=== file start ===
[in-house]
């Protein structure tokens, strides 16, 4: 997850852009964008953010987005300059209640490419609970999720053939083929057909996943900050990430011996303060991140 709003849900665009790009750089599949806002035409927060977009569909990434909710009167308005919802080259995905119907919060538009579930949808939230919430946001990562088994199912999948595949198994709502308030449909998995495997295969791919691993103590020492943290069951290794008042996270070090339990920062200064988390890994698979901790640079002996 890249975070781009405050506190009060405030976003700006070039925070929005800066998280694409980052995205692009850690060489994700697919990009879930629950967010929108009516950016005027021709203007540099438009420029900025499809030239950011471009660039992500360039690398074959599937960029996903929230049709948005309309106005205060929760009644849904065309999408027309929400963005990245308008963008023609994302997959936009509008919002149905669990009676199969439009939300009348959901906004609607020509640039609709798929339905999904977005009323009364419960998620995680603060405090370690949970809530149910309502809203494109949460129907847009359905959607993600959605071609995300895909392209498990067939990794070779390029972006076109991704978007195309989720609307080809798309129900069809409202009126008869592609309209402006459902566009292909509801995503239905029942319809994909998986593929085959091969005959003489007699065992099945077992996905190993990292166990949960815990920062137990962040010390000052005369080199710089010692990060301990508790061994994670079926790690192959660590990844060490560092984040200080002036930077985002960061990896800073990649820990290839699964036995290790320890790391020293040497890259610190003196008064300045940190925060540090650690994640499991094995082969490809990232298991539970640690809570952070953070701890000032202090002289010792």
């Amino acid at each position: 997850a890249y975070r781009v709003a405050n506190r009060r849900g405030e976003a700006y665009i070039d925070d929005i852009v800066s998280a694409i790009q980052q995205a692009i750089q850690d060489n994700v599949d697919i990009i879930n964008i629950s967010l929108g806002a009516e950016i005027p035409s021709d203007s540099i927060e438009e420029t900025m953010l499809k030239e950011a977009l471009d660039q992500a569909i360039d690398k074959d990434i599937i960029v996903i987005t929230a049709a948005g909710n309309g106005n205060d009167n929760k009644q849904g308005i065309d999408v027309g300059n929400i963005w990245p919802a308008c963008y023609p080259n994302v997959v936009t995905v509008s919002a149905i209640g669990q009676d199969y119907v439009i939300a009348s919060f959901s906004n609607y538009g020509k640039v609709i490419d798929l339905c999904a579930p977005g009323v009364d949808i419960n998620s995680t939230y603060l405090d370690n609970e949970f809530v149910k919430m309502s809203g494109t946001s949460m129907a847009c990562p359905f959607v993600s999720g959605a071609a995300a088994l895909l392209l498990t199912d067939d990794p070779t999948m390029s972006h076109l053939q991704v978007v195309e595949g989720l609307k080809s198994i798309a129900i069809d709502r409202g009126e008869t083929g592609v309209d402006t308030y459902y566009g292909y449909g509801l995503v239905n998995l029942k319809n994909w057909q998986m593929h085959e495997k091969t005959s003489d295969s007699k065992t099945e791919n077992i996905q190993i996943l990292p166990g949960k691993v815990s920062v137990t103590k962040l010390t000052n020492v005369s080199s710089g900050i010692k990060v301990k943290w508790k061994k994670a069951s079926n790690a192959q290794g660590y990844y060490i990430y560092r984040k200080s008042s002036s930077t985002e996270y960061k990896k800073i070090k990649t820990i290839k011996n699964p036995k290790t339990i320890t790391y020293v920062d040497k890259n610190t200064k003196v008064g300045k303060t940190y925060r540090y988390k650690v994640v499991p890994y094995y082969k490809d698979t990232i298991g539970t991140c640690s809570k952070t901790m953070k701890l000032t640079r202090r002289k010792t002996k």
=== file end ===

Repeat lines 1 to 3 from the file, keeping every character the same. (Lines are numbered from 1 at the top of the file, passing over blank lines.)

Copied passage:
[in-house]
């Protein structure tokens, strides 16, 4: 997850852009964008953010987005300059209640490419609970999720053939083929057909996943900050990430011996303060991140 709003849900665009790009750089599949806002035409927060977009569909990434909710009167308005919802080259995905119907919060538009579930949808939230919430946001990562088994199912999948595949198994709502308030449909998995495997295969791919691993103590020492943290069951290794008042996270070090339990920062200064988390890994698979901790640079002996 890249975070781009405050506190009060405030976003700006070039925070929005800066998280694409980052995205692009850690060489994700697919990009879930629950967010929108009516950016005027021709203007540099438009420029900025499809030239950011471009660039992500360039690398074959599937960029996903929230049709948005309309106005205060929760009644849904065309999408027309929400963005990245308008963008023609994302997959936009509008919002149905669990009676199969439009939300009348959901906004609607020509640039609709798929339905999904977005009323009364419960998620995680603060405090370690949970809530149910309502809203494109949460129907847009359905959607993600959605071609995300895909392209498990067939990794070779390029972006076109991704978007195309989720609307080809798309129900069809409202009126008869592609309209402006459902566009292909509801995503239905029942319809994909998986593929085959091969005959003489007699065992099945077992996905190993990292166990949960815990920062137990962040010390000052005369080199710089010692990060301990508790061994994670079926790690192959660590990844060490560092984040200080002036930077985002960061990896800073990649820990290839699964036995290790320890790391020293040497890259610190003196008064300045940190925060540090650690994640499991094995082969490809990232298991539970640690809570952070953070701890000032202090002289010792």
């Amino acid at each position: 997850a890249y975070r781009v709003a405050n506190r009060r849900g405030e976003a700006y665009i070039d925070d929005i852009v800066s998280a694409i790009q980052q995205a692009i750089q850690d060489n994700v599949d697919i990009i879930n964008i629950s967010l929108g806002a009516e950016i005027p035409s021709d203007s540099i927060e438009e420029t900025m953010l499809k030239e950011a977009l471009d660039q992500a569909i360039d690398k074959d990434i599937i960029v996903i987005t929230a049709a948005g909710n309309g106005n205060d009167n929760k009644q849904g308005i065309d999408v027309g300059n929400i963005w990245p919802a308008c963008y023609p080259n994302v997959v936009t995905v509008s919002a149905i209640g669990q009676d199969y119907v439009i939300a009348s919060f959901s906004n609607y538009g020509k640039v609709i490419d798929l339905c999904a579930p977005g009323v009364d949808i419960n998620s995680t939230y603060l405090d370690n609970e949970f809530v149910k919430m309502s809203g494109t946001s949460m129907a847009c990562p359905f959607v993600s999720g959605a071609a995300a088994l895909l392209l498990t199912d067939d990794p070779t999948m390029s972006h076109l053939q991704v978007v195309e595949g989720l609307k080809s198994i798309a129900i069809d709502r409202g009126e008869t083929g592609v309209d402006t308030y459902y566009g292909y449909g509801l995503v239905n998995l029942k319809n994909w057909q998986m593929h085959e495997k091969t005959s003489d295969s007699k065992t099945e791919n077992i996905q190993i996943l990292p166990g949960k691993v815990s920062v137990t103590k962040l010390t000052n020492v005369s080199s710089g900050i010692k990060v301990k943290w508790k061994k994670a069951s079926n790690a192959q290794g660590y990844y060490i990430y560092r984040k200080s008042s002036s930077t985002e996270y960061k990896k800073i070090k990649t820990i290839k011996n699964p036995k290790t339990i320890t790391y020293v920062d040497k890259n610190t200064k003196v008064g300045k303060t940190y925060r540090y988390k650690v994640v499991p890994y094995y082969k490809d698979t990232i298991g539970t991140c640690s809570k952070t901790m953070k701890l000032t640079r202090r002289k010792t002996k």